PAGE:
One of the youths under my charge this summer is a boy named Kyle.
Kyle was born "normal" (as people here explain it to me), but was injured when falling off of a truck at the age of 7. His brain was damaged in the accident and his physical development was stunted as well. Now he speaks with a severe stutter, although is able to carry on a conversation. He rides his bike with reckless abandon and attempts dangerous stunts daily, and is for all intents and purposes a child in a young man's body. Sometimes relating to him is like singing in different keys.
Lately he has been particularly challenging to connect with. When he is with church friends, he will speak Christian words and churchy language and talk of his struggles (always with mention of how he has overcome them). But when he is with non-church-friends or his parents, he is different.
And lately he has been pulling away from the church, so I try to involve him. He comes to the office, but all he wants to do is play video games (not one of my favorites, with the exception of DDR - and that is not much of an option with his bad leg). We go to lunch, but he just wants me to drive him places to cash his checks, spend his checks, and look at video games. I go to his house, and he wants to play video games or make me watch him jump over trash cans. What is more, lately he has been increasingly irritable and angry at church friends whenever we correct him on anything, however small it may be.
But a couple of weeks ago, we had a breakthrough.
I needed to pick up a P.A. system for camp, and Kyle had been over the day before showing me videos of people beatboxing with harmonicas on Youtube. He wanted to get one to put him on the track of becoming the next Rahzel, and so I called him and asked if he wanted to come with me to the guitar store.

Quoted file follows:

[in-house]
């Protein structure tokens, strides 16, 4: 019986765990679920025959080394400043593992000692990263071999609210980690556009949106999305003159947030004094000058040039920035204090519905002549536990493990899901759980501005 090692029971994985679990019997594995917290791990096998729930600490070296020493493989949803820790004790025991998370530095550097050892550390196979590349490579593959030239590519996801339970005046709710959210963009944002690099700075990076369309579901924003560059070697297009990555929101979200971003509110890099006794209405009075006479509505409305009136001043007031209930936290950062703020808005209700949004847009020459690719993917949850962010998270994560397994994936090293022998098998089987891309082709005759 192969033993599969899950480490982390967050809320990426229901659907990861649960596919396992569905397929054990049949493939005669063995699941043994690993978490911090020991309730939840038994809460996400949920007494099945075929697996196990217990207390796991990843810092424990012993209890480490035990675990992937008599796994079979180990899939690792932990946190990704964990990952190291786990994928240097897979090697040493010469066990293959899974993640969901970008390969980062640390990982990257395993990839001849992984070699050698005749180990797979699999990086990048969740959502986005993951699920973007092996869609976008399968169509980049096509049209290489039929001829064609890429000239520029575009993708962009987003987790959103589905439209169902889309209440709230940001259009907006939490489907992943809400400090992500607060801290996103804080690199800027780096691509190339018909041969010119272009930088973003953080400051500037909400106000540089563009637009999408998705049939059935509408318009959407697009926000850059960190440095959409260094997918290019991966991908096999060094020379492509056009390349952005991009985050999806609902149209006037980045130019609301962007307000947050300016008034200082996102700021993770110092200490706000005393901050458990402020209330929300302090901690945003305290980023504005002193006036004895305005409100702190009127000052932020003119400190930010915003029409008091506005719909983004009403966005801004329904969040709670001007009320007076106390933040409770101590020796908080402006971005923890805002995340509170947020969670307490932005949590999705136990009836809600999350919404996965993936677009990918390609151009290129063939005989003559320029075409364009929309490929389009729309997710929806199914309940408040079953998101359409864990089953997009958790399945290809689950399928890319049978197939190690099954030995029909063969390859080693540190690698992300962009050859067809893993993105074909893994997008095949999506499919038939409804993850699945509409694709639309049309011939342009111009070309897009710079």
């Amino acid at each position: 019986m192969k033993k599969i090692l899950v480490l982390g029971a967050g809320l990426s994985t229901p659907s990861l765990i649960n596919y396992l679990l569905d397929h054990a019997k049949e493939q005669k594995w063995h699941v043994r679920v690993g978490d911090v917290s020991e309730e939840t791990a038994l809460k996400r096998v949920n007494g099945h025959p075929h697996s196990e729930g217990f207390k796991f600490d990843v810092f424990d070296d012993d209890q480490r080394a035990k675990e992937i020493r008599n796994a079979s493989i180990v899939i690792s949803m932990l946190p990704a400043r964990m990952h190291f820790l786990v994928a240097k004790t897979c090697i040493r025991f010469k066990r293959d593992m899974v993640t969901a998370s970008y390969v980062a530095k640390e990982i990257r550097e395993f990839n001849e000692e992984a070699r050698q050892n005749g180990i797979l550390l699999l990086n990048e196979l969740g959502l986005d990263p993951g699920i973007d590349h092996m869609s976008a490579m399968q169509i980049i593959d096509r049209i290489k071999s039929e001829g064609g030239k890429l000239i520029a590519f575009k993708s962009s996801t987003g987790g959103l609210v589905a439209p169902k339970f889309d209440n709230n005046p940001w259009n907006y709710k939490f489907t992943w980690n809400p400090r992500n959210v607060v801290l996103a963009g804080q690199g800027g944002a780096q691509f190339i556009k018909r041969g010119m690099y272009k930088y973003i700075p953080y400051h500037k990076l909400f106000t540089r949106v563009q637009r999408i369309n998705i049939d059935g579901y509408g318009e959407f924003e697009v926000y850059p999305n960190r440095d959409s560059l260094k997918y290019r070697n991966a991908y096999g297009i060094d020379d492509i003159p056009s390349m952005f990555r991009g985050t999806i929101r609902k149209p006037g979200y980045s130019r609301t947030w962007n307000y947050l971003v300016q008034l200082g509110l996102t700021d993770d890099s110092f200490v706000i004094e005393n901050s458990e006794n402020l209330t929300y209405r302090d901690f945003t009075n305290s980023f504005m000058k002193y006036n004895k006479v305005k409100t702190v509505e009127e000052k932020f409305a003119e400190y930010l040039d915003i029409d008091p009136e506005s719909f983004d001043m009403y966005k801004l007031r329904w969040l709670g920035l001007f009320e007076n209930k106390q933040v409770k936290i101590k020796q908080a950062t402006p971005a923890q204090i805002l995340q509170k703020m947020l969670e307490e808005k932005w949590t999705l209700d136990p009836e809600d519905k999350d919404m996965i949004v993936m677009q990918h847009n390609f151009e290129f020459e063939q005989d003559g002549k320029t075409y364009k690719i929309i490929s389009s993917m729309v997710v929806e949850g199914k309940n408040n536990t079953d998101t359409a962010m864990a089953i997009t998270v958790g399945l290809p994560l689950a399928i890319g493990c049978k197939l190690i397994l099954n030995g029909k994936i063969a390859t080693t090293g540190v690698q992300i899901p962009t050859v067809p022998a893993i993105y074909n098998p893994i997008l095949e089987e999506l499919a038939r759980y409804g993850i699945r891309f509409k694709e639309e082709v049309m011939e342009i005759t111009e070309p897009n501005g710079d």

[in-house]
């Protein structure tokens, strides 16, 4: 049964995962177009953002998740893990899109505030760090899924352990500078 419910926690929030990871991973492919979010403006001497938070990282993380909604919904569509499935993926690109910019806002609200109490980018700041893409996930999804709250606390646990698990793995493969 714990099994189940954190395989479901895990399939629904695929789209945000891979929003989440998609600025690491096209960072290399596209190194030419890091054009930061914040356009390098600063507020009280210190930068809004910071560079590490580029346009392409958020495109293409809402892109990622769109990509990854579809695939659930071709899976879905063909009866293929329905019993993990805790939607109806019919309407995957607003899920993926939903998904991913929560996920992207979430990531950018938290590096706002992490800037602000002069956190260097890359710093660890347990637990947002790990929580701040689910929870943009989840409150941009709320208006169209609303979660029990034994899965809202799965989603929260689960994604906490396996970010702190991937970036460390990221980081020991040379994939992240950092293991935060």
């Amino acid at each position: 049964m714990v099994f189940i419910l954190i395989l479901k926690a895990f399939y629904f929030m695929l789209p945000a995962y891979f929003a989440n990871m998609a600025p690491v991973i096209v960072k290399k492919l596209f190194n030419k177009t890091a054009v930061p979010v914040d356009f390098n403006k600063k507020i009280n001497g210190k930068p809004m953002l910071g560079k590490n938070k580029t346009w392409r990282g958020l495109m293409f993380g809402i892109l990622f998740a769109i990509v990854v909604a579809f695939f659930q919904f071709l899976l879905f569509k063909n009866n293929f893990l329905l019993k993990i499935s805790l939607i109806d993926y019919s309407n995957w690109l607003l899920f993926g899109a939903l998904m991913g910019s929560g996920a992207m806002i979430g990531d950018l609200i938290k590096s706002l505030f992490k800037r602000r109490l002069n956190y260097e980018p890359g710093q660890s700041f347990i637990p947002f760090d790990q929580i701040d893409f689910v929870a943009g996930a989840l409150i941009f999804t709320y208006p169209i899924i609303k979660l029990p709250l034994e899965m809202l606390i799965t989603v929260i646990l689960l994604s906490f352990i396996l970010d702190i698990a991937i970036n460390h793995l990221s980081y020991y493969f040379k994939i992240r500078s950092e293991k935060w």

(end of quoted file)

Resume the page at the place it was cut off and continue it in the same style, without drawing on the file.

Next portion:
There, he plinked on all of the keyboards and we marveled together at the odd sounds he would produce. He thumped the drums and thankfully did not bother the guitars. We looked at harmonicas together and each picked one out. I bought a cheap nine-buck harp in G, knowing that he would buy a nicer one, and he picked out one in D that costs thirty dollars. We left with our purchases and the P.A. system, both giddy to try them out.
We turned on the radio while I drove, rolled the windows down, and tried to play along. When we got notes right, we celebrated by nodding with the beat. We ate lunch and he played for the table next to ours, infuriating our waiter. After, we stopped at a video game store.
Taking him home, he told me of his hopes for camp and his desire to quit smoking and make serious changes from his bad habits. I told him we'd work on it together, and we played our harmonicas.
And even though we were playing in different keys, we were happy.
3 months ago